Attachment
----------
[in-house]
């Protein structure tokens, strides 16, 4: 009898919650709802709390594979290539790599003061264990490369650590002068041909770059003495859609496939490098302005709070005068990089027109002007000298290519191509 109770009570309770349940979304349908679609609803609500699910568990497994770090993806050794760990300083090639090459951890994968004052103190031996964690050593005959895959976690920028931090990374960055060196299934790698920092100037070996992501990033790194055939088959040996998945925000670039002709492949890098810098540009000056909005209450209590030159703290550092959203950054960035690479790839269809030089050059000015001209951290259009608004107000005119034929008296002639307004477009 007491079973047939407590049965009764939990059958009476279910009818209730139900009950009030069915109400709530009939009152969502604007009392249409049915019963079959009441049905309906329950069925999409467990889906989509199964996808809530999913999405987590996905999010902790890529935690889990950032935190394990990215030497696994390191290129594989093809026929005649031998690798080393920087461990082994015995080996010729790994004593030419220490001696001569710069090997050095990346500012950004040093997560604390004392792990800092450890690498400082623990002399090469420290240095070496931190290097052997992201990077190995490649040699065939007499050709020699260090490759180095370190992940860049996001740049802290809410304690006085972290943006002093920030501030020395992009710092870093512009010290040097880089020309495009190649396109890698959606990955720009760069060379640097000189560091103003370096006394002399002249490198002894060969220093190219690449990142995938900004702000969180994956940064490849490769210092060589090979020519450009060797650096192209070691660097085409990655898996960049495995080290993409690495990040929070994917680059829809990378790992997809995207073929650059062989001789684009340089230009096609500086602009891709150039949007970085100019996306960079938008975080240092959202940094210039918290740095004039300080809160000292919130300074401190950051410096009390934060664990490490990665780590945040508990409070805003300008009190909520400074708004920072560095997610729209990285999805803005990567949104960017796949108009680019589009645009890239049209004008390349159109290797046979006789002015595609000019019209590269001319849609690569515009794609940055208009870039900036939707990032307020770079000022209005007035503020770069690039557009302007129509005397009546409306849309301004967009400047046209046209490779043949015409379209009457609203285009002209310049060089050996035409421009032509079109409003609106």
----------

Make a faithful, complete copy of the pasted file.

[in-house]
């Protein structure tokens, strides 16, 4: 009898919650709802709390594979290539790599003061264990490369650590002068041909770059003495859609496939490098302005709070005068990089027109002007000298290519191509 109770009570309770349940979304349908679609609803609500699910568990497994770090993806050794760990300083090639090459951890994968004052103190031996964690050593005959895959976690920028931090990374960055060196299934790698920092100037070996992501990033790194055939088959040996998945925000670039002709492949890098810098540009000056909005209450209590030159703290550092959203950054960035690479790839269809030089050059000015001209951290259009608004107000005119034929008296002639307004477009 007491079973047939407590049965009764939990059958009476279910009818209730139900009950009030069915109400709530009939009152969502604007009392249409049915019963079959009441049905309906329950069925999409467990889906989509199964996808809530999913999405987590996905999010902790890529935690889990950032935190394990990215030497696994390191290129594989093809026929005649031998690798080393920087461990082994015995080996010729790994004593030419220490001696001569710069090997050095990346500012950004040093997560604390004392792990800092450890690498400082623990002399090469420290240095070496931190290097052997992201990077190995490649040699065939007499050709020699260090490759180095370190992940860049996001740049802290809410304690006085972290943006002093920030501030020395992009710092870093512009010290040097880089020309495009190649396109890698959606990955720009760069060379640097000189560091103003370096006394002399002249490198002894060969220093190219690449990142995938900004702000969180994956940064490849490769210092060589090979020519450009060797650096192209070691660097085409990655898996960049495995080290993409690495990040929070994917680059829809990378790992997809995207073929650059062989001789684009340089230009096609500086602009891709150039949007970085100019996306960079938008975080240092959202940094210039918290740095004039300080809160000292919130300074401190950051410096009390934060664990490490990665780590945040508990409070805003300008009190909520400074708004920072560095997610729209990285999805803005990567949104960017796949108009680019589009645009890239049209004008390349159109290797046979006789002015595609000019019209590269001319849609690569515009794609940055208009870039900036939707990032307020770079000022209005007035503020770069690039557009302007129509005397009546409306849309301004967009400047046209046209490779043949015409379209009457609203285009002209310049060089050996035409421009032509079109409003609106």